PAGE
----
A superhero is a term used to define a person or creature who uses power, ability, or technology beyond that of the general public, in the pursuit of good. Superheroes come in various types:
* regular vigilantes who use natural prowess, advanced technology, or a combination of the two * magic-users or extraterrestrials who use abnormal powers * metahumans or bang babies
* regular human beings who use alien or magical technology * Aliens with biology that gives them powers
A superhero (sometimes rendered super-hero or super hero) is a type of stock character possessing "extraordinary or superhuman powers” and dedicated to protecting the public. Since the debut of the prototypical superhero Superman in 1938, stories of superheroes—ranging from brief episodic adventures to continuing years-long sagas—have dominated American comic books and crossed over into other media. The word itself dates to at least 1917. A female superhero is sometimes called a superheroine (also rendered super-heroine or super heroine). "SUPER HEROES" is a trademark co-owned by DC Comics and Marvel Comics. By most definitions, characters do not strictly require actual superhuman powers to be deemed superheroes, although terms such as costumed crime fighters or masked vigilantes are sometimes used to refer to those such as Batman and Green Arrow without such powers who share other common superhero traits. Such characters were generally referred to as "mystery men" in the so-called Golden Age of Comic Books to distinguish them from characters with super-powers. Normally, superheroes use their powers to counter day-to-day crime while also combating threats against humanity by supervillains, their criminal counterparts. Often, one of these supervillains will be the superhero's archenemy. As well, some longrunning superheroes, such as Superman, Batman, Spider-Man and Iron Man each has a rogues gallery of enemies. As well, superheroes sometimes will combat such irregular threats as aliens, magical/fantasy entities, American war enemies such as nazism or communism, and godlike or demonic creatures. -------------------------------------------------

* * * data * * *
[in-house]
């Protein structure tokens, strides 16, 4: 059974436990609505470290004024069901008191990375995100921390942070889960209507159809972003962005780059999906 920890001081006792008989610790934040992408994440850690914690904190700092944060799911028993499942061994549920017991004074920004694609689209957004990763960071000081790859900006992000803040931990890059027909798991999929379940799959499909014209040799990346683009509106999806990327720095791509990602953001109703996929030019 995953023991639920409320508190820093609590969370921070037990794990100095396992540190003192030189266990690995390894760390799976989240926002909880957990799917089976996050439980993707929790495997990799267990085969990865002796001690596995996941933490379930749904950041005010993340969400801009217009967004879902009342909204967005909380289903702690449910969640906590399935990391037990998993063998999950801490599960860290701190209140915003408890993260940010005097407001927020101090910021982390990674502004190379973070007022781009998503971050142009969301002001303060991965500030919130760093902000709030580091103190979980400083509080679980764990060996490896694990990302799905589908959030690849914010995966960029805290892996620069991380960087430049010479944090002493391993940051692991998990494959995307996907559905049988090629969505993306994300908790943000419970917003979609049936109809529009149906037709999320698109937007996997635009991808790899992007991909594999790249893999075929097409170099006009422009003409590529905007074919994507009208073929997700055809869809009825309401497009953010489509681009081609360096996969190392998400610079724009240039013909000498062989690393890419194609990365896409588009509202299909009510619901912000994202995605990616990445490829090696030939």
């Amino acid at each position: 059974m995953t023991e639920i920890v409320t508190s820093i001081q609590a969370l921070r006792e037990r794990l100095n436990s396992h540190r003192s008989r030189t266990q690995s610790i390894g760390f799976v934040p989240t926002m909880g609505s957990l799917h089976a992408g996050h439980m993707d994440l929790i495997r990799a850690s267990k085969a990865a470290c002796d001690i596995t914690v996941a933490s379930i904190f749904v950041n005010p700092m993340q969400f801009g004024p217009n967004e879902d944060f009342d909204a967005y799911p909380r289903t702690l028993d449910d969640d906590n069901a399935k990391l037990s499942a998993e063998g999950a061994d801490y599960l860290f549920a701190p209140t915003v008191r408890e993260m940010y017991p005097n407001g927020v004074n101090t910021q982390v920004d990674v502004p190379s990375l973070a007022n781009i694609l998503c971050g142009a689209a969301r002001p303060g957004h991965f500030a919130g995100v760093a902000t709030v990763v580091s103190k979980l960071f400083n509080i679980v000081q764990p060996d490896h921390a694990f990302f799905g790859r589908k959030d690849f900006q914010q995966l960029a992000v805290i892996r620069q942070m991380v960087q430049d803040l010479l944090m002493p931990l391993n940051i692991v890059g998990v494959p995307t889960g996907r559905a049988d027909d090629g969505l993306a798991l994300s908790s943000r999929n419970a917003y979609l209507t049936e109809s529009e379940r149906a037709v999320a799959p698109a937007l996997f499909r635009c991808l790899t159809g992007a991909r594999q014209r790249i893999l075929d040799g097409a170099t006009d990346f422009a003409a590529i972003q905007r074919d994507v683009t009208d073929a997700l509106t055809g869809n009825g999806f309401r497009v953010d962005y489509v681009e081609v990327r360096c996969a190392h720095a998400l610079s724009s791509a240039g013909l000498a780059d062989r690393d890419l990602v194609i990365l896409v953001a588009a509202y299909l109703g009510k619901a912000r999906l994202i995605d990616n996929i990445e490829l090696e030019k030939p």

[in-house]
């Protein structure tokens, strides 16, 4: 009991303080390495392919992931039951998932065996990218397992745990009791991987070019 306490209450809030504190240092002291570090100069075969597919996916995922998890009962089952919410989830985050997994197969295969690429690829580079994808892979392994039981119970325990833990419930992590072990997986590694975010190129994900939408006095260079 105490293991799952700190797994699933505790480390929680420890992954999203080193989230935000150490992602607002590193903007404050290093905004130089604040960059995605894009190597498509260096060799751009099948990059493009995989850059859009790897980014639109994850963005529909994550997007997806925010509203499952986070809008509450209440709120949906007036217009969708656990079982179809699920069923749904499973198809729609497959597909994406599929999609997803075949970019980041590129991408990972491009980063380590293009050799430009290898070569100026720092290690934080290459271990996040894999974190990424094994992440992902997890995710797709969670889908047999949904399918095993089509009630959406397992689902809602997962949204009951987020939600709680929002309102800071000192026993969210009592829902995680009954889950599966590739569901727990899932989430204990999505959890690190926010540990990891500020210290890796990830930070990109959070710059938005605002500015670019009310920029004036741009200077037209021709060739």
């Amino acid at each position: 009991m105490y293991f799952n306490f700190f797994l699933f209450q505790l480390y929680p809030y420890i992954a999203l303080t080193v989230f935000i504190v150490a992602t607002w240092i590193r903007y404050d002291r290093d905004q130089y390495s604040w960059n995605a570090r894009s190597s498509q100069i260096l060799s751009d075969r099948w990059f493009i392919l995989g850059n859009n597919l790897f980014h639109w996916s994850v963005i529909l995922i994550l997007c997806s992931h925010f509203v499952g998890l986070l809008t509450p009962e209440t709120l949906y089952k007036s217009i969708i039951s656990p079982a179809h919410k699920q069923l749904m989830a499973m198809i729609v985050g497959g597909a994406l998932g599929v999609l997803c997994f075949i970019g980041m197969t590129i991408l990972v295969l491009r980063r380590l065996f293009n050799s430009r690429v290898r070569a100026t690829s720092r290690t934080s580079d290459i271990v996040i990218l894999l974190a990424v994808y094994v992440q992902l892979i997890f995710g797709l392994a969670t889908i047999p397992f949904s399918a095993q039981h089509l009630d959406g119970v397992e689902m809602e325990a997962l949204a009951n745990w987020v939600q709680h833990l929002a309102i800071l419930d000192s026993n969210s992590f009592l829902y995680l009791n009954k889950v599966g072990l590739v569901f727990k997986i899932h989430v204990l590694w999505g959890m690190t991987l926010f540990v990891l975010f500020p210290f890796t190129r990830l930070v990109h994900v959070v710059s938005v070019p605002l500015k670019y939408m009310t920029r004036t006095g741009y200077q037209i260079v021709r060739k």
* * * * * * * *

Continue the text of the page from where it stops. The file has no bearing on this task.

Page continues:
Superheroes most often appear in comic books, and superhero stories are the dominant form of American comic books. After success in the printed community, superheroes have also been featured in radio serials, novel, TV series, movies, and other media. Most of the superheroes who appear in other media are adapted from comics, but there are exceptions and changes are common. Marvel Characters, Inc. and DC Comics share ownership of the United States trademark for the phrases "Super Hero" and "Super Heroes" and these two companies own the vast majority of the world’s most famous and influential superheroes. Of the "Significant Seven" chosen by The Comic Book in America: An Illustrated History (1989), Marvel owns Spider-Man and Captain America and DC owns Superman, Batman, Wonder Woman, Captain Marvel, and Plastic Man. Like many non-Marvel characters popular during the 1940s, the latter two were acquired by DC from defunct publishers. However, there have been significant heroes owned by others, especially since the 1990s when Image Comics and other companies that allowed creators to maintain trademark and editorial control over their characters developed. Hellboy and Spawn are some of the most successful creator-owned heroes. Many superhero characters display the following traits:
* Extraordinary powers or abilities, relevant skills and/or advanced equipment. Superhero powers vary widely; superhuman strength, the ability to fly, enhanced senses, and the projection of energy bolts are all common. Some superheroes, such as Batman, Green Arrow, Hawkeye and the Question possess no superhuman powers but have mastered skills such as martial arts and forensic sciences to a highly remarkable degree. Others have special weapons or technology, such as Iron Man's powered armor...